Ben Bernanke pulls back curtain on Federal Reserve in first-ever briefing
Ben Bernanke held a press conference Wednesday – the first of its kind by a Federal Reserve chief. He said the US economy is improving, but there are few levers the Federal Reserve can pull now to speed up the process.
In a first-ever press conference Wednesday, Federal Reserve Chairman Ben Bernanke avowed himself to be bullish on America's economic future, but that the recovery would take time and that the Federal Reserve can't provide a lot more help as a bridge to that brighter future.Skip to next paragraph
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Along these lines, he emphasized several key topics:
• Unemployment. He said the Federal Reserve's economic forecast is that unemployment will remain above normal even in 2013.
• Stimulus. He implied that, despite the high jobless rate, the Federal Reserve is unlikely to expand its efforts to stimulate the economy.
• Gas prices. While saying the Federal Reserve is on guard against wider inflation, Mr. Bernanke said his policy team can do little directly about burdensome gasoline prices.
• QE2. Bernanke said that a controversial effort to boost the economy, called a second round of "quantitative easing" (or QE2), would come to an end as planned at mid-year. In the QE2, the Federal Reserve bought Treasury bonds and other securities in an attempt to fuel growth by lowering real long-term interest rates and boosting the price of assets like stocks. Bernanke signaled that it was unlikely the Federal Reserve would enact a QE3 policy.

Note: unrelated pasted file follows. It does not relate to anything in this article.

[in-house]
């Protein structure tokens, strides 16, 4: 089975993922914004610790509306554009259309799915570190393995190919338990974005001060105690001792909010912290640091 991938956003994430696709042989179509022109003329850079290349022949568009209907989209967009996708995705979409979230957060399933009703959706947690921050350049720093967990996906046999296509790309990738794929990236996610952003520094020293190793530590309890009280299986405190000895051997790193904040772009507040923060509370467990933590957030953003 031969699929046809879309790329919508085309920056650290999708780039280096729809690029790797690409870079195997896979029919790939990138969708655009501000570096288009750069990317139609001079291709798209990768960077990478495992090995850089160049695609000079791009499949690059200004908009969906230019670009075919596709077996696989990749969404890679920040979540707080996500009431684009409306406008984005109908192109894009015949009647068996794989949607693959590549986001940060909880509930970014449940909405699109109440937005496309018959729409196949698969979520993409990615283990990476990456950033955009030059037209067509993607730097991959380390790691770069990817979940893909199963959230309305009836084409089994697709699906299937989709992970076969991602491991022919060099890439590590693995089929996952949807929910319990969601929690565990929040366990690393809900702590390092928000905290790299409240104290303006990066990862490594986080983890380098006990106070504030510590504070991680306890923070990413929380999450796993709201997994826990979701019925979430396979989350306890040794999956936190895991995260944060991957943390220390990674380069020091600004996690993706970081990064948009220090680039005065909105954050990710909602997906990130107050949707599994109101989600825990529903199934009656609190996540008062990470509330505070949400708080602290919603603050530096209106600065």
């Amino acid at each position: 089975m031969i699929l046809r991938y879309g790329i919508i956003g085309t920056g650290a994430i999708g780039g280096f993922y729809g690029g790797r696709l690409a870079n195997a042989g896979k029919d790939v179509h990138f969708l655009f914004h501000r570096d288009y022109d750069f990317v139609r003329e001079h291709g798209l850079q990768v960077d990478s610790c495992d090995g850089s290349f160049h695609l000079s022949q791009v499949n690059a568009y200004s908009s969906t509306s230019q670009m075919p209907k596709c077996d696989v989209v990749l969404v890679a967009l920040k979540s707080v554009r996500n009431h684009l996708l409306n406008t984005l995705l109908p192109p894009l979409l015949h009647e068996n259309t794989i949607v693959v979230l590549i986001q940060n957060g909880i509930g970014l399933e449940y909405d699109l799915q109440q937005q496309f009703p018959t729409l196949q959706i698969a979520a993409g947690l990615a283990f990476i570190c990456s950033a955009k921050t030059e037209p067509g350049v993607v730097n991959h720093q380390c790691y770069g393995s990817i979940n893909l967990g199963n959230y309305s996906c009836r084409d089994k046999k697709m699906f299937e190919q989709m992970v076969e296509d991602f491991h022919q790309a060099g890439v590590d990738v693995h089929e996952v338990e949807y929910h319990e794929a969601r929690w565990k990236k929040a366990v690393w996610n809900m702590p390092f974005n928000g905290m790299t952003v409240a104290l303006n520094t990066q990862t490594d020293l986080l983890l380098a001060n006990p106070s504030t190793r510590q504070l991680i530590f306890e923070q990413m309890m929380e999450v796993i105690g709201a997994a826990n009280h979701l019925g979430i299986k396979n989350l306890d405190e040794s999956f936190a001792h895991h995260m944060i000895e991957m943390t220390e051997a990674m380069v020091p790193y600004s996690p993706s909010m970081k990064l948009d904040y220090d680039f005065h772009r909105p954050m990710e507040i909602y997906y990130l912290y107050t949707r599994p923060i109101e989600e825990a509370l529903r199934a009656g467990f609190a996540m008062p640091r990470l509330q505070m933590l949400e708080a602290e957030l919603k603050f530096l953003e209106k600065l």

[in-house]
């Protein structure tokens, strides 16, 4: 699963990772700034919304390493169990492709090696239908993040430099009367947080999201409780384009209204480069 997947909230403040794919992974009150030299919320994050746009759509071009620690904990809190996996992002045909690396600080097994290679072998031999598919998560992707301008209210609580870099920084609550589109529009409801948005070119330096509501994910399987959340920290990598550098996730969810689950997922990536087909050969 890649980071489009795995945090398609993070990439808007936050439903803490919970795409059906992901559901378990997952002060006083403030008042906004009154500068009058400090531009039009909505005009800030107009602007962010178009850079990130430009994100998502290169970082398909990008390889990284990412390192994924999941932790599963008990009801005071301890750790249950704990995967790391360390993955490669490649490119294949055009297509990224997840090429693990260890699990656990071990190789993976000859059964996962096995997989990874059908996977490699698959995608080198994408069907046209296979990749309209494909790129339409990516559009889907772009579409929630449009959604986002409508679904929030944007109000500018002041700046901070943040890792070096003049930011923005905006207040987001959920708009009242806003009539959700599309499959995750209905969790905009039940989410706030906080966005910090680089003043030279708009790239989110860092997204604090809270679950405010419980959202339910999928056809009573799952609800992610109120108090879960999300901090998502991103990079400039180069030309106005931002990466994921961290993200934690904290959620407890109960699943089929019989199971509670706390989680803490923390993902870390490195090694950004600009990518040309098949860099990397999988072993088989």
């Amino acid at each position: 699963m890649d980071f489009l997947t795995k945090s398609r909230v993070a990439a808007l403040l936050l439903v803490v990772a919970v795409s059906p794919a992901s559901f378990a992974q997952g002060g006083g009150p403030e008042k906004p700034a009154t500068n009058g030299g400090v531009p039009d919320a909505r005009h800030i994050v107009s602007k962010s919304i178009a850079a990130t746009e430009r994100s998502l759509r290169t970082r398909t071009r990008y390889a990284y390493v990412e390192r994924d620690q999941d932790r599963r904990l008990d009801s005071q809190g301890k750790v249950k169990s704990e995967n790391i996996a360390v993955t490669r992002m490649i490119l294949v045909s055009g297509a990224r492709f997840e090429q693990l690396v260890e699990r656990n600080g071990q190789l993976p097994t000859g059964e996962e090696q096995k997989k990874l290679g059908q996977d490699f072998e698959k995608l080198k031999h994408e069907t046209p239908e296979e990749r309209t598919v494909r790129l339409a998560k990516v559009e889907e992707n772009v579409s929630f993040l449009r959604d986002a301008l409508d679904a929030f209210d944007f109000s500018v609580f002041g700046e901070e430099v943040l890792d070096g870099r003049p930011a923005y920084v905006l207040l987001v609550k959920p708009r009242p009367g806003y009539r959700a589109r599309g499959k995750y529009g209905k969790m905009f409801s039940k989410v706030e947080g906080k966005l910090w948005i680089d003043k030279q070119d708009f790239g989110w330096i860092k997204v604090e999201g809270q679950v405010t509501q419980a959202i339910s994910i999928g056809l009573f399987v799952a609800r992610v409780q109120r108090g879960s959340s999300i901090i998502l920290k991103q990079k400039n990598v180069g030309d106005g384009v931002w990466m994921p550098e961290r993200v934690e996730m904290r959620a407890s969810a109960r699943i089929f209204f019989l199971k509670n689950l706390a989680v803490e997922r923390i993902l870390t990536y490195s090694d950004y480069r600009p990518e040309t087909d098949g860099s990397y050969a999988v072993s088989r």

The reason: The economy has improved over the past year, while inflation risks if anything appear to be rising. "The tradeoffs are getting less attractive at this point," Bernanke said. He said it was uncertain that such a policy could boost job growth further "without some additional inflation risk."
But he responded to critics who have argued that QE2 has done little good. Bernanke said that financial markets responded positively at a time when the Federal Reserve couldn't cut short-term interest rates (already at zero) any further. But he said the central bank never billed QE2 as a panacea.
This was the first of what will now be quarterly news conferences, following scheduled policy meetings. At Wednesday's meeting, the Federal Reserve's Open Market Committee made little formal change in policy. The committee said it expected interest rates to remain low for "an extended period."